The Idaho Education Association, the teachers union, is pushing for lawmakers to use a large chunk of the state's projected $600 million budget surplus to make a substantial investment in public schools rather than implementing tax cuts.
Gov. Brad Little has proposed $455 million in tax relief, among the largest tax cuts in state history. Legislators are now considering several tax relief measures.
In terms of investing in education, the governor has also proposed $30 million for literacy, career technical education and other programs, and $250 million to fully fund the Career Ladder program to raise teacher salaries.
The state has also received millions in federal coronavirus relief dollars for schools. But Idaho currently ranks 51st in the country in per-pupil spending, and has a teacher shortage, partly due to neighboring states paying better.
Idaho Education Association President Layne McInelly believes lawmakers will miss an opportunity if they don't tap more of the $600 million surplus for public schools.
"The thing that we want to point out is that the enrollment growth because of the population boom and the inflation has just kept Idaho increases at a very minimum," McInelly said. "We need to be able to provide support systems for our students across the state. We need to be able to utilize more dollars to hire the personnel that's required.
"Many districts across the state don't have school nurses or school counselors or psychologists, and we know with having been in this global pandemic for a year, when students are coming back into our school systems we're going to need more of those social and emotional support needs such as the counselors and the nurses."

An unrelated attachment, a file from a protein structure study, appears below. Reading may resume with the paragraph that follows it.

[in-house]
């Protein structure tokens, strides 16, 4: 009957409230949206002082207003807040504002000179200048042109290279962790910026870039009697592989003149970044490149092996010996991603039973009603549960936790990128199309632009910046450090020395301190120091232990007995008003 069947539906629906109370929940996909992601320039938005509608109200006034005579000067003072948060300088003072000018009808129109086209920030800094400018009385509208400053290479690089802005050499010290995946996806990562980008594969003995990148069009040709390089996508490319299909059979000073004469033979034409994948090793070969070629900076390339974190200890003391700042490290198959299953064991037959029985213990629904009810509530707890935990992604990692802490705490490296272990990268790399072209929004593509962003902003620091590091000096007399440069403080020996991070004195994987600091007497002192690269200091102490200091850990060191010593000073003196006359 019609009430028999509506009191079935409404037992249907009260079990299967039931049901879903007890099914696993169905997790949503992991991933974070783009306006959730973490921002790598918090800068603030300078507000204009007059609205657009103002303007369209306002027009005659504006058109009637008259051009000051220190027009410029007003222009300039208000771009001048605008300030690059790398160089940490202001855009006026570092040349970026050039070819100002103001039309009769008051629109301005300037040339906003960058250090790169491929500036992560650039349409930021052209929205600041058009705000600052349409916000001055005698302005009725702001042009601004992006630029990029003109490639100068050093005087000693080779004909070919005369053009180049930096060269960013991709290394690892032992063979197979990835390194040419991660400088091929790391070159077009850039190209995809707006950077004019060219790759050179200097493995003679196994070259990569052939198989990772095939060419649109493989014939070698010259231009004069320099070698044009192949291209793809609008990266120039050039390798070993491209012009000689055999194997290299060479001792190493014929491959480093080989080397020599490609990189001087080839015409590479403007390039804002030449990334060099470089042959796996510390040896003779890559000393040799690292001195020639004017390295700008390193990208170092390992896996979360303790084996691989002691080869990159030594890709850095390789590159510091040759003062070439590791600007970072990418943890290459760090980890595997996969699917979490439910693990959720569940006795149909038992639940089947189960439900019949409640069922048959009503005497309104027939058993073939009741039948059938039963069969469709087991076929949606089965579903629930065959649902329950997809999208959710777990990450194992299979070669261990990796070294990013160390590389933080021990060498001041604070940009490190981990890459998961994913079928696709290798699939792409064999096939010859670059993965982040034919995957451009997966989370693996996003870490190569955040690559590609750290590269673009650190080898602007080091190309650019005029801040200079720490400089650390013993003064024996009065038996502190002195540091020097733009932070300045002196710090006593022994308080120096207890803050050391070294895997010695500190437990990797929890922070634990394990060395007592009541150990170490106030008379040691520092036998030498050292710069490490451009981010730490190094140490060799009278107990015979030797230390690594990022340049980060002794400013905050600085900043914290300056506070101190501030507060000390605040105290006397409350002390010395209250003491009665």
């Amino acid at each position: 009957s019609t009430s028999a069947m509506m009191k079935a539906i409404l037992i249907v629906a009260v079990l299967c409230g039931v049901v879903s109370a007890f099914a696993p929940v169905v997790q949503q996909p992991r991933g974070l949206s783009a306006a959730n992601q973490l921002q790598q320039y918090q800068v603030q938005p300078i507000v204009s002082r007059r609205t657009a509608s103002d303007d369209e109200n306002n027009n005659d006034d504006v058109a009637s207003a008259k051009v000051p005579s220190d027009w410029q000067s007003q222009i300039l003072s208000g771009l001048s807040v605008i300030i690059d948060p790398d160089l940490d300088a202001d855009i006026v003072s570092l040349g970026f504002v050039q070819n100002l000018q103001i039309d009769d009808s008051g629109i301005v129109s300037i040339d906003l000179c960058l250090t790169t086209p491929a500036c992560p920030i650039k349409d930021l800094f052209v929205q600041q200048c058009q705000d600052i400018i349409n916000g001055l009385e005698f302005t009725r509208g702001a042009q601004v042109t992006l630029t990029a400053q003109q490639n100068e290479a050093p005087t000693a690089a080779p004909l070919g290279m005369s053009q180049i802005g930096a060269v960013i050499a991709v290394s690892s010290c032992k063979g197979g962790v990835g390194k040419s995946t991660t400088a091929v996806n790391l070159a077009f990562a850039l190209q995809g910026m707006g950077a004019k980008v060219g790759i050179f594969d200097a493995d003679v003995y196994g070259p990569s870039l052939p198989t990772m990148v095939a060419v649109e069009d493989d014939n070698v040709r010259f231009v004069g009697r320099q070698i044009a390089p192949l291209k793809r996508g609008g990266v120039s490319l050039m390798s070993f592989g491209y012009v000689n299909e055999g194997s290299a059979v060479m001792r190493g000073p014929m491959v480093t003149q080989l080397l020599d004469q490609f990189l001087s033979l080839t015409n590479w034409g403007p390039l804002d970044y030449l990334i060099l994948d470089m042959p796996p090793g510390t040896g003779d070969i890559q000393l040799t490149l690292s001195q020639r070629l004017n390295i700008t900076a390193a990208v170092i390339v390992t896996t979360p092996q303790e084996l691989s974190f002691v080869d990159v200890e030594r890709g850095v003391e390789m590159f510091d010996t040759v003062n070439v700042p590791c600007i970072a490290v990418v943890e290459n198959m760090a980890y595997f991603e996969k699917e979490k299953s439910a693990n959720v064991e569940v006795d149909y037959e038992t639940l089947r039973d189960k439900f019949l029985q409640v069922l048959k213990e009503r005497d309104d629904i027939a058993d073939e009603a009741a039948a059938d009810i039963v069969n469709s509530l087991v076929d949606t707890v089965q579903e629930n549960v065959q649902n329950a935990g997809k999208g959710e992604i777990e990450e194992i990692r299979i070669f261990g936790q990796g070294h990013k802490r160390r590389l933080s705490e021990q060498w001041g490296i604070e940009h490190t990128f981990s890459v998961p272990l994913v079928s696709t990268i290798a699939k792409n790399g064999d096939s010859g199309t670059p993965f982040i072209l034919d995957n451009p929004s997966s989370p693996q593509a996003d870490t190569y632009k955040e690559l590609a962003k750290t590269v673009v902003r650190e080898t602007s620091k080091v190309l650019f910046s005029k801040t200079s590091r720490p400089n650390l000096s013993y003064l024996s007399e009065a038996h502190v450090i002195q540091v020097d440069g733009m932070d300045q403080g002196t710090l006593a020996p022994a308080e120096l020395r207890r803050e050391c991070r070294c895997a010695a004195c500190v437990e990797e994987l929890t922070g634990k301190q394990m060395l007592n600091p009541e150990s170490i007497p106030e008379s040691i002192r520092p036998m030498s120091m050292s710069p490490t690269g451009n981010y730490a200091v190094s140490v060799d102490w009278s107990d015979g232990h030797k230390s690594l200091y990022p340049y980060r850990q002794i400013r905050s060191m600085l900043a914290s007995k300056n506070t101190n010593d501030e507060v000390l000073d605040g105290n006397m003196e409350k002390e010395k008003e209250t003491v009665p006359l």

During the taping of this week's Viewpoint State Board of Education President Debbie Critchfield was asked for her take on using the surplus on school funding vs. tax cuts.
"We know, and history has told us, that education can always use more resources, particularly when more districts are calling for local levies and bonds," Critchfield said. "I guess I would first say let's understand what our needs are, what the problems are, what we want to do as far as a framework for addressing them and back that up and figure out what dollars need to be attached to that."
State Superintendent of Public Instruction Sherri Ybarra's budget request is just over $2 billion.
Lawmakers have started working on the education budgets, but have not yet set the budgets for public schools and higher education.
The focus of this week's Viewpoint is on the issues facing Idaho's public schools.
You can watch the full interviews with Layne McInelly and Debbie Critchfield Sunday morning at 6:30 on KTVB.
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